The Benefits of a Flexible School Schedule
FEB 25, 2020
Students’ learning processes are uniquely individual. A classroom that offers variations in its approach to teaching increases the chances of engaging students. Students can only dive deeper into acquiring knowledge when the approach is right for them. To meet these highly individualized needs, a blended learning approach is key.
Blended learning moves away from traditional class schedules, where all the learning happens in a uniform manner during a set duration. It combines both in-class and multimedia-mode learning with a flexible schedule, allowing teachers to customize their teaching approaches to meet their students’ individual needs. Students’ learning experiences, on the other hand, become more personalized, and they can focus on their areas of interest while still meeting rigorous standards across all subjects.
Twenty-first Century Skills
Via a blended module, students may work on short, personal projects that are meaningful to them and would, therefore, facilitate better learning and retention. This also opens up more possibilities for them to sharpen their soft-skills and social-emotional learning – all essential tools for approaching university life and beyond.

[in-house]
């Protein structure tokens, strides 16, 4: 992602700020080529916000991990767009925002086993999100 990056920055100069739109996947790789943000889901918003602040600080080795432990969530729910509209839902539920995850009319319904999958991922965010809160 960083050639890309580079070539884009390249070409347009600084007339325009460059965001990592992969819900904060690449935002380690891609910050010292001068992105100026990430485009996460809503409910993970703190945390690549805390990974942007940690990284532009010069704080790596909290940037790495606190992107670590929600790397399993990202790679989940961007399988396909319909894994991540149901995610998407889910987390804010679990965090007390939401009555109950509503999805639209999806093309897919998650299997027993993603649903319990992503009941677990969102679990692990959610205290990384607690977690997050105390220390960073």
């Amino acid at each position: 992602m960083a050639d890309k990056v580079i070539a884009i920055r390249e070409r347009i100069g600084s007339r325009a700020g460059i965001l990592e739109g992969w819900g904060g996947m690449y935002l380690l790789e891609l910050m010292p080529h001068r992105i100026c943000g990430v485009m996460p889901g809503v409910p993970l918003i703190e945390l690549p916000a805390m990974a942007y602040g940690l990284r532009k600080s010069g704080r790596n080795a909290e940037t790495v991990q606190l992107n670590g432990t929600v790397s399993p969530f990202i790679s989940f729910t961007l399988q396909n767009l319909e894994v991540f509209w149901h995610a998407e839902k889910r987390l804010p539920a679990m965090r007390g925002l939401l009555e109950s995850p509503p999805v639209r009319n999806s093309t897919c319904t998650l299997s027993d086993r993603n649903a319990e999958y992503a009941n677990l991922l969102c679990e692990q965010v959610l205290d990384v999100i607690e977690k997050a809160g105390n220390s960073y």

Students can opt for video-based lectures or online activities to ensure they understand a topic properly. Watching a video, for example, allows them to pause at or rewind to a particular section when needed. Those who need more contact time with their teachers will be able to have the extra guidance as well.
ScholarShift® at Shattuck-St. Mary’s Forest City International School
Shattuck-St. Mary’s Forest City International School strives to offer personalized learning for its students. Its hallmark ScholarShift® program is a flexible learning method for high school students that focus on honing each individual’s talent and strengths, equipping them with the skills to become well-rounded global citizens, and helping them realize their full potential.
Regular classes of Mathematics, Science, Social Studies, and Modern Languages happen twice a week. Another three periods are scheduled for these subjects, and students can decide how they want to meet the learning targets. Personal projects and assignments let them take an active role in their education. Teachers, meanwhile, also become mentors, guiding students when needed and supporting them on their journey towards becoming independent learners.